Chinese nuclear forces, 2011

By Hans M. Kristensen, Robert S. Norris | November 1, 2011

Nuclear Notebook: How many nuclear warheads does China have?

In a new defense white paper published earlier this year, China reiterated its long-held nuclear policies of maintaining a minimum deterrent with a no-first-use pledge and shunning any nuclear arms race (PRC, 2011). Yet Beijing has never defined, in quantitative or qualitative terms, what it means by a minimum deterrent posture.1 This, combined with the fact that it is deploying four new nuclear-capable ballistic missiles (the DF-21, DF-31, DF-31A, and JL-2), leads its neighbors and other states to worry about the scale and intention of China’s nuclear modernization.

We estimate that China has approximately 140 land-based nuclear ballistic missiles. Each is equipped to carry a single warhead. The warheads are not mated with the missiles under normal circumstances but rather kept separately in central storage.2 China stores additional warheads for its submarine-launched ballistic missiles (SLBMs) as well as bombs for delivery by aircraft;3 we estimate that China has a total inventory of approximately 240 nuclear warheads…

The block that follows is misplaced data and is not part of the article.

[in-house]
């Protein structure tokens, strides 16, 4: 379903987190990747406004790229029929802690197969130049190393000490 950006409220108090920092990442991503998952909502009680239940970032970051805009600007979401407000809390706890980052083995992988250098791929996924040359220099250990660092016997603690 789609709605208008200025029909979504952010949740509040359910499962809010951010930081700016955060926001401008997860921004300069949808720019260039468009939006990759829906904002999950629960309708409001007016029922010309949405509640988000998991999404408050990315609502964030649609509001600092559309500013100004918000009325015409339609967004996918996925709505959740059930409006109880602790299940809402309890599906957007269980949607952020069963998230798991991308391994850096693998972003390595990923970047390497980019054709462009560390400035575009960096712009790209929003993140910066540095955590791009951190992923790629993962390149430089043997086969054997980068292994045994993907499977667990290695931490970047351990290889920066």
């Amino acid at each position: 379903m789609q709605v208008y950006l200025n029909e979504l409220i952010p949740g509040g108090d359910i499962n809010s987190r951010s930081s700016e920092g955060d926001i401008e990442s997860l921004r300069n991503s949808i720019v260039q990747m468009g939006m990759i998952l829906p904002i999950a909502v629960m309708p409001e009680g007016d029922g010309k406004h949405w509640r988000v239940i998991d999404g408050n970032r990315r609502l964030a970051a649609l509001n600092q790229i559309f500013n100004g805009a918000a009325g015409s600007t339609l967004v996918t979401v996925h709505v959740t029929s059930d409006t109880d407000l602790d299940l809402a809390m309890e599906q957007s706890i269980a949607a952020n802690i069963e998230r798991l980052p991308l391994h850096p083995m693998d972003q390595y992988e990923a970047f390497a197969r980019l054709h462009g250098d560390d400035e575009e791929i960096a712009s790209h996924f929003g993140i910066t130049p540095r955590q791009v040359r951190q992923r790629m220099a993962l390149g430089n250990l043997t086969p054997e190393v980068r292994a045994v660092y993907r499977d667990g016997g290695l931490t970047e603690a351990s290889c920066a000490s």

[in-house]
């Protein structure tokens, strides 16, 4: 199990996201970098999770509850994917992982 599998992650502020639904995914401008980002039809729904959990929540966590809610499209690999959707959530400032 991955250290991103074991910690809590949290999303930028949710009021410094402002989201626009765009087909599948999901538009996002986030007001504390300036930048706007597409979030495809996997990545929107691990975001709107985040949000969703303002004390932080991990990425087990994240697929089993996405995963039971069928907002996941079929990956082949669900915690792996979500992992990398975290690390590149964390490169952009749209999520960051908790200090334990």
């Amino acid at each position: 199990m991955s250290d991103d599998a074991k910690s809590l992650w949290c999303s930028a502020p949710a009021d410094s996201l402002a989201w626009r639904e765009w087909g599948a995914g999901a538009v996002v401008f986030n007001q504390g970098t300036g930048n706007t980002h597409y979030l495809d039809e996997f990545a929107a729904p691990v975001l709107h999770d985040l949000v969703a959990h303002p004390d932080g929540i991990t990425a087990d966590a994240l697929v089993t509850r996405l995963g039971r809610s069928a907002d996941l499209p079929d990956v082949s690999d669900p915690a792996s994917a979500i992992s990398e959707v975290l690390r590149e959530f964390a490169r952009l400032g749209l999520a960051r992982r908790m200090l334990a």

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The Nuclear Notebook is researched and written by Hans M. Kristensen, director of the Nuclear Information Project with the Federation of American Scientists and Robert S. Norris, a senior fellow with the FAS. The Nuclear Notebook column has been published in the Bulletin of the Atomic Scientists since 1987. The Nuclear Notebook column has been published in the Bulletin of the Atomic Scientists since 1987.


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